Note also that neither the Supremacy Clause nor anything else in the Constitution makes the Constitution subordinate to edicts from the Nine. Interpretation is appropriate in some ambiguous cases, but such interpretations are legitimately subordinate to anything else which would otherwise remove ambiguity.

  17. #17 |  PA | 

    supercat — My comment was referring to incorporation doctrine in general, and not specific to the Second Amendment. The missing language “Congress shall pass no law” from the Second will undoubtedly be discussed and argued both in legal scholarship, and future appeals.

    Regarding your reference to the “Supremacy Clause,” I’d refer you to Marbury v. Madison. The issue of whose job it will be to interpret the Constitution was decided a long time ago. Conveniently, SCOTUS decided that SCOTUS was going to do it.

    Regardless, if you’re expecting the Supremacy Clause to pop up off of a piece of paper and smack the Justices around, feel free to hold your breath. Likewise, if you’re lead argument to the Court is that it has no power to issue opinions in the course of applying the law, good luck.

  18. #18 |  TGGP | 

    The 2nd Amendment is a great favorite of mine, but I’m anti-incorporation. I wasn’t even sure about Heller.

  19. #19 |  supercat | 

    The Supreme Court does have the authority to resolve ambiguous situations arising under the Constitution (including those in MvM). Nothing, however, gives the Supreme Court any authority to declare its edits to be superior to the text of the Constitution itself in cases that are not ambiguous.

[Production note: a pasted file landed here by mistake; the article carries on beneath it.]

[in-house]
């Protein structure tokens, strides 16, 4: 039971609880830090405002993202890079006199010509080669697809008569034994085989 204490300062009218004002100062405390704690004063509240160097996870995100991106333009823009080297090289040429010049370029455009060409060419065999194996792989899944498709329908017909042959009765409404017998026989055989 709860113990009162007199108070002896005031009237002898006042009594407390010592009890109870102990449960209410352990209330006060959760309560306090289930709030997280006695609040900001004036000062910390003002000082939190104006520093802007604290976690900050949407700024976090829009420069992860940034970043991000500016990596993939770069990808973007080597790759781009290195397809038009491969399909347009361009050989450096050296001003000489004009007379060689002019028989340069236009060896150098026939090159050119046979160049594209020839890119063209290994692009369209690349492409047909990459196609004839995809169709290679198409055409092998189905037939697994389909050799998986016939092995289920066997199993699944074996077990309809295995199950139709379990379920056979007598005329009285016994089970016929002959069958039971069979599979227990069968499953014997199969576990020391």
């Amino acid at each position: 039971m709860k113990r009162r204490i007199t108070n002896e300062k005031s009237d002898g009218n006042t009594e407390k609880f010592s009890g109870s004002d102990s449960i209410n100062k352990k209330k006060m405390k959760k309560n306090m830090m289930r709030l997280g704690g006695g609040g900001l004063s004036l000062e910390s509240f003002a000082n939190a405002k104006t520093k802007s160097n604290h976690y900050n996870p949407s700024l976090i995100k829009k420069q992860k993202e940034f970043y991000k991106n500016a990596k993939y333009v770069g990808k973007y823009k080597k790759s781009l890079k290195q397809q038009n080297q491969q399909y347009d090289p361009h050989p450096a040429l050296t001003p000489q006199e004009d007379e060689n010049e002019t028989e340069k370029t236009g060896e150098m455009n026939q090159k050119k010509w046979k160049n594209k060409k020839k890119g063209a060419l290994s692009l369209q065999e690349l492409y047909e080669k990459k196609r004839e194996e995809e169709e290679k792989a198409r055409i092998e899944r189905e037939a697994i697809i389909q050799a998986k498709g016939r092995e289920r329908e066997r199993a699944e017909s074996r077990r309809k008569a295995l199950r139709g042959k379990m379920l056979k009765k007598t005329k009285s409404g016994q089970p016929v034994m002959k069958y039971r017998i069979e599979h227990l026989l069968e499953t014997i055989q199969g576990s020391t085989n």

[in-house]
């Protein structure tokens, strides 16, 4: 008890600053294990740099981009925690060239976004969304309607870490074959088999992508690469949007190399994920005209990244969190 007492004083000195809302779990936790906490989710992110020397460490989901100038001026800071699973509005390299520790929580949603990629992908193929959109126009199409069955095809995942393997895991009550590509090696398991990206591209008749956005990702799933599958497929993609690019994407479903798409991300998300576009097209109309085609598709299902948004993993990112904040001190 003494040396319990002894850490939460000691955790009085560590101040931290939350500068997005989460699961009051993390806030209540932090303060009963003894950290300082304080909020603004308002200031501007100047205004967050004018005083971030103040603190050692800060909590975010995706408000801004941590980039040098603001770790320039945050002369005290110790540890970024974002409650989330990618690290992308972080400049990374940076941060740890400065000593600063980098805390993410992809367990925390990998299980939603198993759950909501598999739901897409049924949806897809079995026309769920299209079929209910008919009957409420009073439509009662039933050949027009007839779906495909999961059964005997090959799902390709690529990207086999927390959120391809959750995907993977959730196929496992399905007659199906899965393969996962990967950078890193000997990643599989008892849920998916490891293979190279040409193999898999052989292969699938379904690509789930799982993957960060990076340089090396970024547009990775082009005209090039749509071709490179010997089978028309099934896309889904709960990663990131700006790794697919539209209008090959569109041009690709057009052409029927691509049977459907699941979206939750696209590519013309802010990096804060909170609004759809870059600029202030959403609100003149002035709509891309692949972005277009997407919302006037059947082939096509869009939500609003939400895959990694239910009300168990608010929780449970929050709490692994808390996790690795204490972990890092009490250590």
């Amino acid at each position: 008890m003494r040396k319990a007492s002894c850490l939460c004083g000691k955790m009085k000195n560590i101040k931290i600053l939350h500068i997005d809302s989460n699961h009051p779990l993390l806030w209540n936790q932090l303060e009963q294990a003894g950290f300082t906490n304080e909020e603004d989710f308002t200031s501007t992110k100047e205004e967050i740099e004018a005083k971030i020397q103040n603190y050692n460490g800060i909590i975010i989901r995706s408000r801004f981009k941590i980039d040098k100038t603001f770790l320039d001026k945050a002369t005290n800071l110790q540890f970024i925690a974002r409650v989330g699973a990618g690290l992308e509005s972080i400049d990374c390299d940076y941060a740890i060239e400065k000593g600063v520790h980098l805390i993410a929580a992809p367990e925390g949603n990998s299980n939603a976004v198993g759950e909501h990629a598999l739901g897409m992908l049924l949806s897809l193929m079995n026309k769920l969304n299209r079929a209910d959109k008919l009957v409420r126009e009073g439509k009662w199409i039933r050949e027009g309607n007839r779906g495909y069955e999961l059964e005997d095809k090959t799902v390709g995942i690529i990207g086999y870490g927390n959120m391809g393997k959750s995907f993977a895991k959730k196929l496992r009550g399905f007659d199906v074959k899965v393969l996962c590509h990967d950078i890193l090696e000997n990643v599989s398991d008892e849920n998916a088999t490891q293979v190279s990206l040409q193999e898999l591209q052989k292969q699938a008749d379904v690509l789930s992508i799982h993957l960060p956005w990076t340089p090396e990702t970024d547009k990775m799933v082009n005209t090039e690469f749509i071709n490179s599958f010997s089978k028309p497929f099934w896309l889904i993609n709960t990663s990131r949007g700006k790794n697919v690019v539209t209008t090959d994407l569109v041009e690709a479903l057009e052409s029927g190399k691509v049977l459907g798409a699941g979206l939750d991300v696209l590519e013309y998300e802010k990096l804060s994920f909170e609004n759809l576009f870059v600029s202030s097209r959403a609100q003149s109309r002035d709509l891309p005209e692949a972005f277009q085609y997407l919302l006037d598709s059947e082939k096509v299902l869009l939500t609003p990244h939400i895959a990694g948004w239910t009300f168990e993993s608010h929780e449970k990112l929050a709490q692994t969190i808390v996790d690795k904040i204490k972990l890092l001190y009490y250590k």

20. #20 |  Shygetz | 

    supercat: And who gets to decide which cases are and are not ambiguous? Yours is a distinction without a difference. If the SCOTUS has the right to interpret the Constitution, then the Constitution reads exactly how the SCOTUS says it reads.

    As a pro-incorportion left-leaning civil libertarian, I am unsurprisingly for incorporation of Heller. But then again, I think the meaning of the Second Amendment is dependent on the militia framework that has been phased out in favor of a standing national army. So I’m way behind the times.

  21. #21 |  qwints | 

    @Nick T, there’s really no controlling law on 2nd amendment incorporation. I learned in my undergrad con law class that “it’s the only amendment that hasn’t been incorporated” (although I can’t think of a relevant 3rd amendment case). There are a few decisions (Miller and Printz) which allowed the federal government to ban machine guns and sawed-off shotguns respectively.

  22. #22 |  supercat | 

    And who gets to decide which cases are and are not ambiguous?

    Each and every person who is bound to uphold the Constitution of the United States (including jurors) has a duty to regard it as superior to all other laws and edicts, including those of the U.S. Supreme Court. If the Constitution clearly requires something, such people are required to do it, regardless of what the Supreme Court says. If it clearly forbids something, such people are forbidden from doing it, again regardless of what the Supreme Court says.